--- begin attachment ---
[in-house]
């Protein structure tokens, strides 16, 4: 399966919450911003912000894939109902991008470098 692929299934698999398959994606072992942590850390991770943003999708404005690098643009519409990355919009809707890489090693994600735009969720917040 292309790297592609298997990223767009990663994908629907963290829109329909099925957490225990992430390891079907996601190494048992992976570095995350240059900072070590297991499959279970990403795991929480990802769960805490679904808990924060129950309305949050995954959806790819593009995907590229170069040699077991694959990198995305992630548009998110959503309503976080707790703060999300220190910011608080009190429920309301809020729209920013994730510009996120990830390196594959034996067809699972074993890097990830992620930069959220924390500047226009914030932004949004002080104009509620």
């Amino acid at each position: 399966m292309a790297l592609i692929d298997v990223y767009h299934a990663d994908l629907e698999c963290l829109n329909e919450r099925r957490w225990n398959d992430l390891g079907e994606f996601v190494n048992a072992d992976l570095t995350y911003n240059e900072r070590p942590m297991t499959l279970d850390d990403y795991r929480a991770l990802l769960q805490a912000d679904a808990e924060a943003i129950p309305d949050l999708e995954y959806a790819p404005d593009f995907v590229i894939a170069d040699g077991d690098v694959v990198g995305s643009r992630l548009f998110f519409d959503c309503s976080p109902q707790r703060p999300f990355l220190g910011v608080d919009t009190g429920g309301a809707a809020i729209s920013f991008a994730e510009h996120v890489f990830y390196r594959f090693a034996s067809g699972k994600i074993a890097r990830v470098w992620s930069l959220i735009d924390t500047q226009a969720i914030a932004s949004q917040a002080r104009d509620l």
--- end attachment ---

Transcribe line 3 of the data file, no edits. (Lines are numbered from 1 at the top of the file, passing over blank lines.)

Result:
């Amino acid at each position: 399966m292309a790297l592609i692929d298997v990223y767009h299934a990663d994908l629907e698999c963290l829109n329909e919450r099925r957490w225990n398959d992430l390891g079907e994606f996601v190494n048992a072992d992976l570095t995350y911003n240059e900072r070590p942590m297991t499959l279970d850390d990403y795991r929480a991770l990802l769960q805490a912000d679904a808990e924060a943003i129950p309305d949050l999708e995954y959806a790819p404005d593009f995907v590229i894939a170069d040699g077991d690098v694959v990198g995305s643009r992630l548009f998110f519409d959503c309503s976080p109902q707790r703060p999300f990355l220190g910011v608080d919009t009190g429920g309301a809707a809020i729209s920013f991008a994730e510009h996120v890489f990830y390196r594959f090693a034996s067809g699972k994600i074993a890097r990830v470098w992620s930069l959220i735009d924390t500047q226009a969720i914030a932004s949004q917040a002080r104009d509620l």